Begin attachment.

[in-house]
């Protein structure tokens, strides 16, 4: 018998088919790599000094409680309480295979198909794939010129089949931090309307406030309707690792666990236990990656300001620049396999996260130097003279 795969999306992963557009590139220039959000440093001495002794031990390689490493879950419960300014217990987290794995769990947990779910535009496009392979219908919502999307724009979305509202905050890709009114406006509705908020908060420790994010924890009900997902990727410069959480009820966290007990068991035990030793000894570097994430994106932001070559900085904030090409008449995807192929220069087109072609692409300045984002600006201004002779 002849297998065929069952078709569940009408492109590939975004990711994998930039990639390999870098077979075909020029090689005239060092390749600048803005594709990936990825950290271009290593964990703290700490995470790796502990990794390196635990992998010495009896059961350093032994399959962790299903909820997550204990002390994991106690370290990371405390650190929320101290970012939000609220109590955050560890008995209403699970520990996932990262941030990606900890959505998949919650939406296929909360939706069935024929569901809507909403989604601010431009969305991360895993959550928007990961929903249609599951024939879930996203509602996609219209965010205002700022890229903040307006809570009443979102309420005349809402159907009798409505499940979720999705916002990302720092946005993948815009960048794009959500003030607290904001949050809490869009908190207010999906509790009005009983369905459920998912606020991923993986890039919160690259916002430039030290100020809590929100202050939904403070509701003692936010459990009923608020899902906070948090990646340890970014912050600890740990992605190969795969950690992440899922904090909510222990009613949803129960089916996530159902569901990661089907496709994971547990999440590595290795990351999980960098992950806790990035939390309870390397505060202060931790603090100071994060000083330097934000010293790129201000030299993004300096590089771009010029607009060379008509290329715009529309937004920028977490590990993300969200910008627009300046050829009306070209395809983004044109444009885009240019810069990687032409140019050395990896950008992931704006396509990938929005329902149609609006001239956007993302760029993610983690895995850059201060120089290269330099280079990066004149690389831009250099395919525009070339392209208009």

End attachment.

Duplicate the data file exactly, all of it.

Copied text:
[in-house]
């Protein structure tokens, strides 16, 4: 018998088919790599000094409680309480295979198909794939010129089949931090309307406030309707690792666990236990990656300001620049396999996260130097003279 795969999306992963557009590139220039959000440093001495002794031990390689490493879950419960300014217990987290794995769990947990779910535009496009392979219908919502999307724009979305509202905050890709009114406006509705908020908060420790994010924890009900997902990727410069959480009820966290007990068991035990030793000894570097994430994106932001070559900085904030090409008449995807192929220069087109072609692409300045984002600006201004002779 002849297998065929069952078709569940009408492109590939975004990711994998930039990639390999870098077979075909020029090689005239060092390749600048803005594709990936990825950290271009290593964990703290700490995470790796502990990794390196635990992998010495009896059961350093032994399959962790299903909820997550204990002390994991106690370290990371405390650190929320101290970012939000609220109590955050560890008995209403699970520990996932990262941030990606900890959505998949919650939406296929909360939706069935024929569901809507909403989604601010431009969305991360895993959550928007990961929903249609599951024939879930996203509602996609219209965010205002700022890229903040307006809570009443979102309420005349809402159907009798409505499940979720999705916002990302720092946005993948815009960048794009959500003030607290904001949050809490869009908190207010999906509790009005009983369905459920998912606020991923993986890039919160690259916002430039030290100020809590929100202050939904403070509701003692936010459990009923608020899902906070948090990646340890970014912050600890740990992605190969795969950690992440899922904090909510222990009613949803129960089916996530159902569901990661089907496709994971547990999440590595290795990351999980960098992950806790990035939390309870390397505060202060931790603090100071994060000083330097934000010293790129201000030299993004300096590089771009010029607009060379008509290329715009529309937004920028977490590990993300969200910008627009300046050829009306070209395809983004044109444009885009240019810069990687032409140019050395990896950008992931704006396509990938929005329902149609609006001239956007993302760029993610983690895995850059201060120089290269330099280079990066004149690389831009250099395919525009070339392209208009």